A cover allows an artist to reinvent another artist’s song. Sometimes these recordings are celebrated in smaller followings, and other times, they have the potential to grow into bigger hits than the originals. Let’s take a look at a few of the original songs behind their more popular re-imaginings.
“Valerie”: Mark Ronson & Amy Winehouse (2007) — Originally by The Zutons (2006)
A year following the song’s original release, Mark Ronson released his take on “Valerie,” featuring Amy Winehouse. Their cover reached number two on the U.K. charts. “Valerie” was a single originally released by English rock band, the Zutons, in 2006.
“Dancing on My Own”: Calum Scott (2016) — Originally by Robyn (2010)
Calum Scott performed, “Dancing on My Own,” in 2015 for his “Britain’s Got Talent” audition, and went on to release the studio version in 2016, which eventually reached number two on the U.K. Singles Chart. Swedish singer, Robyn, released the original “Dancing on My Own” as the lead single off her album, “Body Talk Pt. 1” in 2010.
“Girls Just Wanna Have Fun”: Cyndi Lauper (1983) — Originally by Robert Hazard (1979)
Cyndi Lauper released her version of “Girls Just Wanna Have Fun,” in 1983 as the lead single off her album, “She’s So Unusual.” Lauper’s take on the track soared to number two on the Billboard Hot 100 and became one of her signature songs. The song was originally recorded in 1979 by Robert Hazard.
“Tainted Love”: Soft Cell (1981) — Originally by Gloria Jones (1965)
English duo, Soft Cell, released their version of “Tainted Love,” in 1981. Recording the cover took only a day and a half, and they even ended up using the first vocal take in the final cut. Their version spent over 40 weeks on the Billboard Hot 100. The song was originally released by Gloria Jones in 1965, and featured more of a Motown sound than the popular cover.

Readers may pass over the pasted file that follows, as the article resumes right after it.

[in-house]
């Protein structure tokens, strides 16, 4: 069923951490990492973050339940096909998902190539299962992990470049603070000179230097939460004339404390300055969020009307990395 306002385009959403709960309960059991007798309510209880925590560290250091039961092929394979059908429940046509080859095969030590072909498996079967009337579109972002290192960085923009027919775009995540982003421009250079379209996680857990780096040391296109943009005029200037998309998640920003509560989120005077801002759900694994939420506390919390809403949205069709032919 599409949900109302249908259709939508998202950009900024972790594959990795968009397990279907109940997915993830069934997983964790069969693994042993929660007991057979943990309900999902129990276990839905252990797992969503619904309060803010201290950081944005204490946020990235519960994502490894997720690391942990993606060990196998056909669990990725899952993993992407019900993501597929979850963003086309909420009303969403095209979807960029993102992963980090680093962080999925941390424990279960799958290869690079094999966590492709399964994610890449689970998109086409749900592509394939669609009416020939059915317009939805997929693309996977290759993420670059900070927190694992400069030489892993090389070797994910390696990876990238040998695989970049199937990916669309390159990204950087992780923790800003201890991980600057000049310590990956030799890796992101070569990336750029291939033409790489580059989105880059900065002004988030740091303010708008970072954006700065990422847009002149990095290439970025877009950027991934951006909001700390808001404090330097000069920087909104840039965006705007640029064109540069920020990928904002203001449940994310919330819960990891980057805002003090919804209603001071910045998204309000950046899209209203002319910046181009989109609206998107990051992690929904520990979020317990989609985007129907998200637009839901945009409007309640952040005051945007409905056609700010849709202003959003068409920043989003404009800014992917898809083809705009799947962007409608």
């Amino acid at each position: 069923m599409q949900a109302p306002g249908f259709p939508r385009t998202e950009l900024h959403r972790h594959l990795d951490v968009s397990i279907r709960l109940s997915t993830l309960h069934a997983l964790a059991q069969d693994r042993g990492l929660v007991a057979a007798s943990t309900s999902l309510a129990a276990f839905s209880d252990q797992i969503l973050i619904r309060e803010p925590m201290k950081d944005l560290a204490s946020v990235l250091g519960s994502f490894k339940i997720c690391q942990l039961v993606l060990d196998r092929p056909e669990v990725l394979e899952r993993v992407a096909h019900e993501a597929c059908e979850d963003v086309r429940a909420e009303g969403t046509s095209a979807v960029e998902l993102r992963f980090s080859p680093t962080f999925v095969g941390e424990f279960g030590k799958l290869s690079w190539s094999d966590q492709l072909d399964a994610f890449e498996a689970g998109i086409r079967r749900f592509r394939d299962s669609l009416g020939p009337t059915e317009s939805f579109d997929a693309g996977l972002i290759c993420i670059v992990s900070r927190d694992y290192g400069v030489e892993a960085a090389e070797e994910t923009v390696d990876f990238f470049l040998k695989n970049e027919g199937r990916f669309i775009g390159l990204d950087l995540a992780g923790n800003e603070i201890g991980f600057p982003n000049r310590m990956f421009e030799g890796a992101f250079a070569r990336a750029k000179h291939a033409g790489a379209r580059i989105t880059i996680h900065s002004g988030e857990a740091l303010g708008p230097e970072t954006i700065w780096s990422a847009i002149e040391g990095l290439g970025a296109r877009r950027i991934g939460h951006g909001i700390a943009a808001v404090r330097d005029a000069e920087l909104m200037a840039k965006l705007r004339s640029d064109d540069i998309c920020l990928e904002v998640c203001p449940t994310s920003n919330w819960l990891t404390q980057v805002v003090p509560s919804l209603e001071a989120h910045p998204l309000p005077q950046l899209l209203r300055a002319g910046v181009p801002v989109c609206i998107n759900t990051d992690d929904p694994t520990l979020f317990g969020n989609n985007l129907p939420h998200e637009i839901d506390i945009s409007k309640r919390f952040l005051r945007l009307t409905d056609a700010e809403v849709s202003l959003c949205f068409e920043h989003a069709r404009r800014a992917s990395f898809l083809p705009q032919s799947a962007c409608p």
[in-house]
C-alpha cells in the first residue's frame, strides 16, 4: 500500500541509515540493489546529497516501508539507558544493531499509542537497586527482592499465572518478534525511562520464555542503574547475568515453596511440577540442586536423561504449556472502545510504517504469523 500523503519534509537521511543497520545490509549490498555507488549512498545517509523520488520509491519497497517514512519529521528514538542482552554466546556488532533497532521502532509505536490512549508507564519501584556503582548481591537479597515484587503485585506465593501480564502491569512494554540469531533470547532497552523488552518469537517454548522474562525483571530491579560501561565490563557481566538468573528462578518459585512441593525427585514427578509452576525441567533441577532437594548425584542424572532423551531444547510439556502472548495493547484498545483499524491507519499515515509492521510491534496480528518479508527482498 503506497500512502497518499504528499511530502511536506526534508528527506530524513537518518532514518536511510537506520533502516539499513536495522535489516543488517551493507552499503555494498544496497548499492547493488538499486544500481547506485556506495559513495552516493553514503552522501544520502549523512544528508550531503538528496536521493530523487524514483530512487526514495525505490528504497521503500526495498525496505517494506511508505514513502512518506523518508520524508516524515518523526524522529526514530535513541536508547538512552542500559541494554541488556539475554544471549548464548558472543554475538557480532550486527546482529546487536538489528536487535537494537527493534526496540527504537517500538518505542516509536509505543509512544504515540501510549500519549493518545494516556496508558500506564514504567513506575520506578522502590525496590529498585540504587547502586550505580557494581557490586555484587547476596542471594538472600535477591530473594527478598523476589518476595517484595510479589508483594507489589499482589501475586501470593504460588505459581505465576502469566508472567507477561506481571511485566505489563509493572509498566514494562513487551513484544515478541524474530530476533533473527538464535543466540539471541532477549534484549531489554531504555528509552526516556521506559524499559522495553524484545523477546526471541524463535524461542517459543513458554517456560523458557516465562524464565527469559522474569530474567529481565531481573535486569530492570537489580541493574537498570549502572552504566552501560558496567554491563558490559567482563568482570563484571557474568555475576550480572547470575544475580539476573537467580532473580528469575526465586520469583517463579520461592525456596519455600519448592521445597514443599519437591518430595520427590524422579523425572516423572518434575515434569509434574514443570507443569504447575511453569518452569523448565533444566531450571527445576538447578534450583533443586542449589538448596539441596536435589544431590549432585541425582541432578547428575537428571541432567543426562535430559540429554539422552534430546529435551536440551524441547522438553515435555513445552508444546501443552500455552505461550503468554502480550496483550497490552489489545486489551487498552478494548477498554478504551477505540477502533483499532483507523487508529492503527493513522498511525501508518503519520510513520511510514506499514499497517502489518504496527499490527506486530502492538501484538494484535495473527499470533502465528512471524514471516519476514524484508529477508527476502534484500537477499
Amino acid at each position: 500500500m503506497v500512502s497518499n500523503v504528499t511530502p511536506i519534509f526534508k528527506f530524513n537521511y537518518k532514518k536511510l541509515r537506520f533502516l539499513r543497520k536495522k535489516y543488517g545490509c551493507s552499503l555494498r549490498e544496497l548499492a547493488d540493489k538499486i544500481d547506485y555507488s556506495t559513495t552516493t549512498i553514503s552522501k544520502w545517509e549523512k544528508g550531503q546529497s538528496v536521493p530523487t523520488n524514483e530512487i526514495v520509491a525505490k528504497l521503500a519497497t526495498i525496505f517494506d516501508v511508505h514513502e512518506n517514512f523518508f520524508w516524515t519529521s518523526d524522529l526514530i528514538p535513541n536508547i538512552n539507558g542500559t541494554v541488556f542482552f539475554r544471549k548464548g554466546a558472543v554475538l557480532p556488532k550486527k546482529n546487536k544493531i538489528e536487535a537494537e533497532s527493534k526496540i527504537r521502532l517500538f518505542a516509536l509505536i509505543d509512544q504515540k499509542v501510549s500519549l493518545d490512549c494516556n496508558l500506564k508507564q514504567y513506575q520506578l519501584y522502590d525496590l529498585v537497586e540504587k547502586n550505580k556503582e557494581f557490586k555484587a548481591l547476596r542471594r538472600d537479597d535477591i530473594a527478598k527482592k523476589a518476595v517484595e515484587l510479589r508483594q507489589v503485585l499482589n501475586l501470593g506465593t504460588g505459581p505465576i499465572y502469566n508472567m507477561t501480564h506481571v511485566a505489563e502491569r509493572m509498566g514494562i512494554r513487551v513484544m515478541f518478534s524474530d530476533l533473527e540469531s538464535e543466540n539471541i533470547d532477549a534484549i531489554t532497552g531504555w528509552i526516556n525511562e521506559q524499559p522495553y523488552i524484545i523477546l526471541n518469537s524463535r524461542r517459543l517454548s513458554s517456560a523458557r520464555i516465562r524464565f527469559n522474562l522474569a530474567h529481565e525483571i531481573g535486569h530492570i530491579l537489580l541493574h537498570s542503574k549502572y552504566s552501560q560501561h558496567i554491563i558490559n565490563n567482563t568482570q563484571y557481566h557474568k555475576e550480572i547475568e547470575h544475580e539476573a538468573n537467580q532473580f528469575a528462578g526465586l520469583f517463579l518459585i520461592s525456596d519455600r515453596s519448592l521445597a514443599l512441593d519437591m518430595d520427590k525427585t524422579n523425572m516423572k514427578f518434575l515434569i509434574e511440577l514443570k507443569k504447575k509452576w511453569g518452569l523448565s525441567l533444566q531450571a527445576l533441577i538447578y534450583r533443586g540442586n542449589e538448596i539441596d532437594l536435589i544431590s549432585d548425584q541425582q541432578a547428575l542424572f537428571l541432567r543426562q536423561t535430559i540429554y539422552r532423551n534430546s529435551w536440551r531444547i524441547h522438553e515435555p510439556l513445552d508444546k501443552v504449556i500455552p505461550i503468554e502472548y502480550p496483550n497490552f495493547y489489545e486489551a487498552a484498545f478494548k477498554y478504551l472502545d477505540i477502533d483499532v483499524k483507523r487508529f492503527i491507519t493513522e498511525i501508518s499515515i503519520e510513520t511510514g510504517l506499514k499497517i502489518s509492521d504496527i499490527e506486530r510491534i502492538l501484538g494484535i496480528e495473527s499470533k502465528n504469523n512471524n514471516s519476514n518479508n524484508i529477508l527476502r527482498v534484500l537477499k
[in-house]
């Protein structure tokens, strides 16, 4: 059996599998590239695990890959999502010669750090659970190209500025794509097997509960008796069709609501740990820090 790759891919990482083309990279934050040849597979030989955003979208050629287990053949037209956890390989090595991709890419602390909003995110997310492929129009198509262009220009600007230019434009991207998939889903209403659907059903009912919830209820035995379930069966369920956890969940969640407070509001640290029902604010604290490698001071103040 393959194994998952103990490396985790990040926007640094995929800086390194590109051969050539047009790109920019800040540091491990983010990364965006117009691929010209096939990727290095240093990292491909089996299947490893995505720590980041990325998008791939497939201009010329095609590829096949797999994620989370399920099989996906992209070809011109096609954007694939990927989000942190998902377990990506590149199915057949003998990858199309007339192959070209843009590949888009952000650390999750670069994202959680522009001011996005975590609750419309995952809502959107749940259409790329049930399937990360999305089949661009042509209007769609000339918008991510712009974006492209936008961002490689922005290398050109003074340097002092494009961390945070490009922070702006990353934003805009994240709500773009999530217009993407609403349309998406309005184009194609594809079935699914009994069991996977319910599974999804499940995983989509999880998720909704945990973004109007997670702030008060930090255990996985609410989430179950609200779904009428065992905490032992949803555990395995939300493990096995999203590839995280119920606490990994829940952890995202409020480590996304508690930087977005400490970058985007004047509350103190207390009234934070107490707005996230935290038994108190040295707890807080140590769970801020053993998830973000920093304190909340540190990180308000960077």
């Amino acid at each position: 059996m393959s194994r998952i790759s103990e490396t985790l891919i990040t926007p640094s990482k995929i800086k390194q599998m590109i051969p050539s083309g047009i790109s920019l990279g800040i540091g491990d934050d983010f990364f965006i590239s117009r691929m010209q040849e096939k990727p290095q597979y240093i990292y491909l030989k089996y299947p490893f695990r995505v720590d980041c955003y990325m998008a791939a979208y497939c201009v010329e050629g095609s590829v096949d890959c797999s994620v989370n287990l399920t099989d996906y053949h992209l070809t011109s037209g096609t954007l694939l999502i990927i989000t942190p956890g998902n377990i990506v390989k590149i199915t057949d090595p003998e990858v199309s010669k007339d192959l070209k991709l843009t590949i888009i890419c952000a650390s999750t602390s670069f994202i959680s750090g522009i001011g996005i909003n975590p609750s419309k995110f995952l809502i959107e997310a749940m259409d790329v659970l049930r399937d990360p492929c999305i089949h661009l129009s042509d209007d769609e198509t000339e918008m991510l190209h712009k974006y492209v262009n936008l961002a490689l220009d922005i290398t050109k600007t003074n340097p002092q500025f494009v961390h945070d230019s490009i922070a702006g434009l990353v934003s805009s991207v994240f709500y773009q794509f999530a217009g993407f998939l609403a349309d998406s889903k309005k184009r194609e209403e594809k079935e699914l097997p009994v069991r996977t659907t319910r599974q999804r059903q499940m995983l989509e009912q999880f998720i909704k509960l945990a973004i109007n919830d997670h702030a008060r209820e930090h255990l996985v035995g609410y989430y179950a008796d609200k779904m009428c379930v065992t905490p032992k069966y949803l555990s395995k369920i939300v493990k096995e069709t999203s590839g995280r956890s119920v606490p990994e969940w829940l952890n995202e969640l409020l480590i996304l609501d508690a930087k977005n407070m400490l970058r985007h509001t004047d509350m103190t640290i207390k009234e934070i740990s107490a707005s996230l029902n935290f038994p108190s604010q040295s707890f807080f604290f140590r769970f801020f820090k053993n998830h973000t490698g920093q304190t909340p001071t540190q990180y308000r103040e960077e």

“Same Ol’ Mistakes”: Rihanna (2016) — Originally by Tame Impala (2015)
Rihanna covered the Tame Impala track on her 2016 album, “Anti.” The band commented on her cover, saying they were happy with how her version turned out. Originally titled, “New Person, Same Old Mistakes,” the song was released in 2015.
“Lady Marmalade”: Christina Aguilera, Lil’ Kim, Mya, P!nk (2001) — Originally by Labelle (1974)
In 2001, Christina Aguilera, Lil’ Kim, Mya and P!nk recorded their version of “Lady Marmalade,” for the “Moulin Rouge!” soundtrack. The song was originally recorded by the group, Labelle, and released in 1974. Both the original and cover versions of the song reached the number one spot on the U.S. charts.
“I Will Always Love You”: Whitney Houston (1992) — Originally by Dolly Parton (1974)
Whitney Houston recorded her version of “I Will Always Love You,” in 1992 for the film “The Bodyguard,” which sat at number one of the Billboard Hot 100 for 14 weeks. It was originally released as a single in 1974 by country singer, Dolly Parton, and also was a success in hitting number one of the Billboard Hot Country Songs chart.
“I Love Rock N Roll”: Joan Jett (1982) — Originally by The Arrows (1975)
Joan Jett saw London-based band, The Arrows, play “I Love Rock N Roll,” while on tour with her band, The Runaways, in 1976, and went on to record her own version in 1982. Her cover went on to reach the number one spot on the Billboard Hot 100. The original song by The Arrows was released in 1975.
“You Don’t Own Me”: Grace, G-Eazy (2015) — Originally by Lesley Gore (1963)
Australian singer, Grace, covered “You Don’t Own Me,” as her debut single featuring G-Eazy, and released it in 2015. The original song was released by Lesley Gore at the age of only 17 in 1963. Quincy Jones produced both the Lesley Gore version, as well as the Grace version 52 years later.
“Hound Dog”: Elvis Presley (1956) — Big Mama Thornton (1953)
Elvis Presley’s cover of “Hound Dog,” released in 1956, was his best-selling song, and went down in history as an essential part of rock and roll. The original song was recorded by Willie Mae “Big Mama” Thornton and released in 1953. Though the original often lives in the shadow of Presley’s cover, it was inducted into the Grammy Hall of Fame and named one of the Rock and Roll Hall of Fame’s “500 Songs that Shaped Rock and Roll.”
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